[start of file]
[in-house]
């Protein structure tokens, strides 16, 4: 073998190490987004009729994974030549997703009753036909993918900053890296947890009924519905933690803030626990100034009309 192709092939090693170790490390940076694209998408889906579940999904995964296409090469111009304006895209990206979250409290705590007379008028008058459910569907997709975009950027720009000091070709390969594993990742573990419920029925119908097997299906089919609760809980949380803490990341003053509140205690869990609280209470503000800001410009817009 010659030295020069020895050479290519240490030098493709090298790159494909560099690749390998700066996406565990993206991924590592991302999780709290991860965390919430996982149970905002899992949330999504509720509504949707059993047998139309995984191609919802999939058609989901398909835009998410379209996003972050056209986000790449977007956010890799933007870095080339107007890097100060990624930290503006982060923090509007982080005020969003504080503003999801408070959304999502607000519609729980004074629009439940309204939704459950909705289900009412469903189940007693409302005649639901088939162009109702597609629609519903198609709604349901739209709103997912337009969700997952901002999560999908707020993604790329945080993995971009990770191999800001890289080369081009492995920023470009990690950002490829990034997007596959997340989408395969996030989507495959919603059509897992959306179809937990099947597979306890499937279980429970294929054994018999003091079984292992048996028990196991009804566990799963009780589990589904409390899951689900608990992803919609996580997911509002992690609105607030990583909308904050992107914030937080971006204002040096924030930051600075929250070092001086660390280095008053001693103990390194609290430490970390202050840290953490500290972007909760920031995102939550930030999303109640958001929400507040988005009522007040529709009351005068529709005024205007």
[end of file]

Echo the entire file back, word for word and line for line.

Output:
[in-house]
């Protein structure tokens, strides 16, 4: 073998190490987004009729994974030549997703009753036909993918900053890296947890009924519905933690803030626990100034009309 192709092939090693170790490390940076694209998408889906579940999904995964296409090469111009304006895209990206979250409290705590007379008028008058459910569907997709975009950027720009000091070709390969594993990742573990419920029925119908097997299906089919609760809980949380803490990341003053509140205690869990609280209470503000800001410009817009 010659030295020069020895050479290519240490030098493709090298790159494909560099690749390998700066996406565990993206991924590592991302999780709290991860965390919430996982149970905002899992949330999504509720509504949707059993047998139309995984191609919802999939058609989901398909835009998410379209996003972050056209986000790449977007956010890799933007870095080339107007890097100060990624930290503006982060923090509007982080005020969003504080503003999801408070959304999502607000519609729980004074629009439940309204939704459950909705289900009412469903189940007693409302005649639901088939162009109702597609629609519903198609709604349901739209709103997912337009969700997952901002999560999908707020993604790329945080993995971009990770191999800001890289080369081009492995920023470009990690950002490829990034997007596959997340989408395969996030989507495959919603059509897992959306179809937990099947597979306890499937279980429970294929054994018999003091079984292992048996028990196991009804566990799963009780589990589904409390899951689900608990992803919609996580997911509002992690609105607030990583909308904050992107914030937080971006204002040096924030930051600075929250070092001086660390280095008053001693103990390194609290430490970390202050840290953490500290972007909760920031995102939550930030999303109640958001929400507040988005009522007040529709009351005068529709005024205007």